|Publication number||US5068640 A|
|Application number||US 07/466,301|
|Publication date||Nov 26, 1991|
|Filing date||Jun 23, 1988|
|Priority date||Nov 16, 1987|
|Also published as||DE3738862A1, DE3864267D1, EP0400002A1, EP0400002B1, WO1989004779A1|
|Publication number||07466301, 466301, PCT/1988/372, PCT/DE/1988/000372, PCT/DE/1988/00372, PCT/DE/88/000372, PCT/DE/88/00372, PCT/DE1988/000372, PCT/DE1988/00372, PCT/DE1988000372, PCT/DE198800372, PCT/DE88/000372, PCT/DE88/00372, PCT/DE88000372, PCT/DE8800372, US 5068640 A, US 5068640A, US-A-5068640, US5068640 A, US5068640A|
|Inventors||Wilfried Burger, Werner Nitschke, Peter Taufer, Hugo Weller|
|Original Assignee||Robert Bosch Gmbh|
|Export Citation||BiBTeX, EndNote, RefMan|
|Patent Citations (20), Referenced by (19), Classifications (19), Legal Events (6)|
|External Links: USPTO, USPTO Assignment, Espacenet|
The present invention relates to safety devices for motor vehicles and, in particular, to methods and apparatus for actuating passenger restraint devices, such as air bags and seat belt tighteners.
A safety device for vehicle occupants is shown in DE-A-28 51 333. A device for storing electrical energy is provided for safety reasons. Electrically actuated tripping devices actuate the safety device if, for example, the connection to the main source of energy of the vehicle, typically the vehicle battery, is interrupted.
Ignition tablets, which are electrically actuated, are frequently used as tripping devices. The electric current flowing through an ignition tablet generates heat which, in turn, initiates a pyrotechnical reaction. One problem with ignition tablets, however, is that after ignition occurs, they are prone to shunts. A shunt can drain the limited energy reserve of the storage device. As a result, the amount of available energy is frequently insufficient to actuate additional tripping devices necessary to successively trip corresponding inertial restraining devices.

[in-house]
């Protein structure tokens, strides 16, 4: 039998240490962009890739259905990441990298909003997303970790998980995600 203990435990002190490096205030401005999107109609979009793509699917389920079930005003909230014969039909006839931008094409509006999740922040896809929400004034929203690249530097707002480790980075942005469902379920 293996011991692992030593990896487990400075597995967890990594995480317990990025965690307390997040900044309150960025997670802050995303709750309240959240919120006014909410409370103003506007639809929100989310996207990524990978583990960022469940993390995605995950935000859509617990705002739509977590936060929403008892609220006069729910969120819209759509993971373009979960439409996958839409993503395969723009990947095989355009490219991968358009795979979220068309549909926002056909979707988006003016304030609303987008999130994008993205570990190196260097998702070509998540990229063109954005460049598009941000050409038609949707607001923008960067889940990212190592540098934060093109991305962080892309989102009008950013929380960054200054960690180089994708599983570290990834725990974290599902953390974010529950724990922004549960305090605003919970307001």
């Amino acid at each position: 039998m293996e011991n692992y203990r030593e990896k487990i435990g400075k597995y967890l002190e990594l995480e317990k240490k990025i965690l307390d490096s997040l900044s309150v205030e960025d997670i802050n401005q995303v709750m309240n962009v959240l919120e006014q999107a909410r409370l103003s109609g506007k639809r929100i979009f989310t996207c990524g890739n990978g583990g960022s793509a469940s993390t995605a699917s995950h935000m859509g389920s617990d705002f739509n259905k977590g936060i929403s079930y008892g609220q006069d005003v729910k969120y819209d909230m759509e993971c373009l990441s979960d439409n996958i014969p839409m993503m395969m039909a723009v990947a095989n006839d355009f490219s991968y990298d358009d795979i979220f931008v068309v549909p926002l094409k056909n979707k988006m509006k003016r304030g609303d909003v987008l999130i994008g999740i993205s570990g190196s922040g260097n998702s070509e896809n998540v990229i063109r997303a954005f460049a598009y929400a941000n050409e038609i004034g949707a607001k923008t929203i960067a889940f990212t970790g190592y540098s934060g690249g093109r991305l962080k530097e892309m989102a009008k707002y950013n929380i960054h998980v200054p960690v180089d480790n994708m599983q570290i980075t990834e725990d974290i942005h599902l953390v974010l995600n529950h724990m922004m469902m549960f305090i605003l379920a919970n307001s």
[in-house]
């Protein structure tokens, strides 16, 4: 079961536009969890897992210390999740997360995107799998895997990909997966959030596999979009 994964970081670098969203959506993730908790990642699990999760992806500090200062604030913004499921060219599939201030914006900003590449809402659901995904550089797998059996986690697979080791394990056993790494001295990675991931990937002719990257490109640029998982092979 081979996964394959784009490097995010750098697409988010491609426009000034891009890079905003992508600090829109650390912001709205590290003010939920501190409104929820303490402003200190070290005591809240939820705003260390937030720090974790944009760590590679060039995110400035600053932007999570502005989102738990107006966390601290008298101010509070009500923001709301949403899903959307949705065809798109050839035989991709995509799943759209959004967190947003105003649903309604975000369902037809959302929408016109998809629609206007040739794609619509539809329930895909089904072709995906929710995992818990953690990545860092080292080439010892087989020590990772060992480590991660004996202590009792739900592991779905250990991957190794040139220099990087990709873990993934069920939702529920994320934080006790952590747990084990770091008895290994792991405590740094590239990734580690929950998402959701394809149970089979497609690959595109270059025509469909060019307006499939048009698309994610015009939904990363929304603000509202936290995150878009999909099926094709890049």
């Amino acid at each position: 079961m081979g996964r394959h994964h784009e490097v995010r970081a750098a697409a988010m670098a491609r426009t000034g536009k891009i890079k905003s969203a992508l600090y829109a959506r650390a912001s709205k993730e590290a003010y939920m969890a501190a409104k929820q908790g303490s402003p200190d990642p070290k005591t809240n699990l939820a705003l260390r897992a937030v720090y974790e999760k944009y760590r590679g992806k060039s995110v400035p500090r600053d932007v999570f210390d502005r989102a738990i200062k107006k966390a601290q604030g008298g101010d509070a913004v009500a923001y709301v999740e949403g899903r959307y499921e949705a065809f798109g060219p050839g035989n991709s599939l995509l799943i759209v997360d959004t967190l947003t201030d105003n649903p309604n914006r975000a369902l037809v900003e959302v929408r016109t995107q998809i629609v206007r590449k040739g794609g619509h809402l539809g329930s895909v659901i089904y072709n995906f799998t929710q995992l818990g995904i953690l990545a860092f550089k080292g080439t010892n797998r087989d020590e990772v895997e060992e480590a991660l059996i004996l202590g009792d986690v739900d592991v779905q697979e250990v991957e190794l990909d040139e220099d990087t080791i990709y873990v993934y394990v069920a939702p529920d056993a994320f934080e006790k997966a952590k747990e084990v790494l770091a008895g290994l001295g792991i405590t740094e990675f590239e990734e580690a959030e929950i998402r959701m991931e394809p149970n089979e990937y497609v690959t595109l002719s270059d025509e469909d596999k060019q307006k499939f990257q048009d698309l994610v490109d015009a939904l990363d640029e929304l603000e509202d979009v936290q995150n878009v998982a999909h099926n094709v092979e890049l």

German Patent Application P 37 29 785.6 suggests measuring the energy supplied to a tripping device after it is actuated with an evaluating device, and then interrupting the energy supply to that tripping device if a specified energy limit value is reached. However, if the storage device for electrical energy is defective, the evaluating device can incorrectly calculate the available energy of the storage device. As a result, the evaluating device can interrupt the flow of electric current to the ignition tablet before it is ignited.
The present invention is directed to a method of actuating a safety device for a motor vehicle. The safety device includes an electric storage device coupled to a voltage source. Both the electric storage device and the voltage source are coupled to tripping devices for actuating inertial restraining devices on the motor vehicle. The method comprises the following steps: monitoring the electric storage device to determine if it is defective; if the storage device is defective, interrupting the flow of electric current from the storage device to the tripping devices; and directing electric current from the voltage source to at least one tripping device for a predetermined period of time to actuate the respective tripping device.
In one method of the present invention, the predetermined period of time is the same for each tripping device. In another method of the present invention, the predetermined period of time is varied depending upon the respective tripping device to be actuated. One method of the present invention further comprises the steps of measuring the ambient temperature of the safety device; and basing the predetermined period of time on the temperature measurement.